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Sun Tea

Sun Tea

A sunny porch or windowsill is a key ingredient in this recipe. Capture a ray of sunshine in this natural brewed tea. By not heating the water on the stove, you're conserving energy and doing something good for the planet!

Servings: 4

Equipment: large see-through jar with lid (clear glass works best)

How long does it take?

3 hours to brew, 2 hours to chill

What's in it?

4 cups water
4 individual bags of herbal tea—try different combos:

  • 2 chamomile and 2 lemon tea bags
  • 2 cinnamon tea and 2 apple tea bags

4 lemon wedges
4 teaspoons honey (optional)

How to make it:

Step 1: Prepare the jar.
Pour water into the large jar. Place tea bags in water but leave the string and tags hanging over the edge. Keeping the tags outside the jar will make the tea bags easier to remove later. Otherwise, be prepared to fish the tea bags out with a spoon. Fasten the lid, keeping the tea bags and water in and the tags and bugs out.

Step 2: Brew the tea with sun power.
Place the jar in a sunny spot (a window, porch, or your yard). Leave it to brew for three hours. When brewed, the tea will be a golden brown.

Step 3: Chill... Remove the tea bags and place the jar in refrigerator to chill.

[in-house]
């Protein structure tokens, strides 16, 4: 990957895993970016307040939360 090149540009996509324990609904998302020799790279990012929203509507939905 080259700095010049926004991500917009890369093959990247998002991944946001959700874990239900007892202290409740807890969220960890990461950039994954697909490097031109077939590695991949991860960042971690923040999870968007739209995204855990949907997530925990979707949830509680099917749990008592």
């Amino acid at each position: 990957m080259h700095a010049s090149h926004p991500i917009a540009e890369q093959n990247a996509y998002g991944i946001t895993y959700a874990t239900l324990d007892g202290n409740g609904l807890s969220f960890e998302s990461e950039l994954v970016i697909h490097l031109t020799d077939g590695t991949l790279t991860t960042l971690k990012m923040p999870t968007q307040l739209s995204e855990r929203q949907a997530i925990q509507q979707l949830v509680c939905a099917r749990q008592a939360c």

Step 4: Drink up!
When chilled, served your sun tea with a lemon wedge and a quick maple peanut cookie. Stir in 1 teaspoon honey if you like it sweet.

Nutrition breakdown:

Calories: 16, Protein 0, Carbohydrate 4 g, Fat 0, Vitamin A 37 IU (5% of RDA), Vitamin C 3 mg (6% of RDA), Vitamin E 4% of RDA, Potassium 36 mg

What's in it for you?

Herbal tea can provide some of the 8 glasses of water you need to stay hydrated through each day. You need even more on a hot day, or when you are physically active. Most herbal tea is caffeine-free so it won't make you jittery.

Have you heard the scoop on soft drinks? Too much can load you up with nutritionally empty calories and can also interfere with the growth of your bones. Herbal tea is a super substitute.

Honey is a natural sweetener. There is scientific evidence that natural sweeteners like honey might keep you energized longer than other sugars.

Last Modified Date: 3/30/2001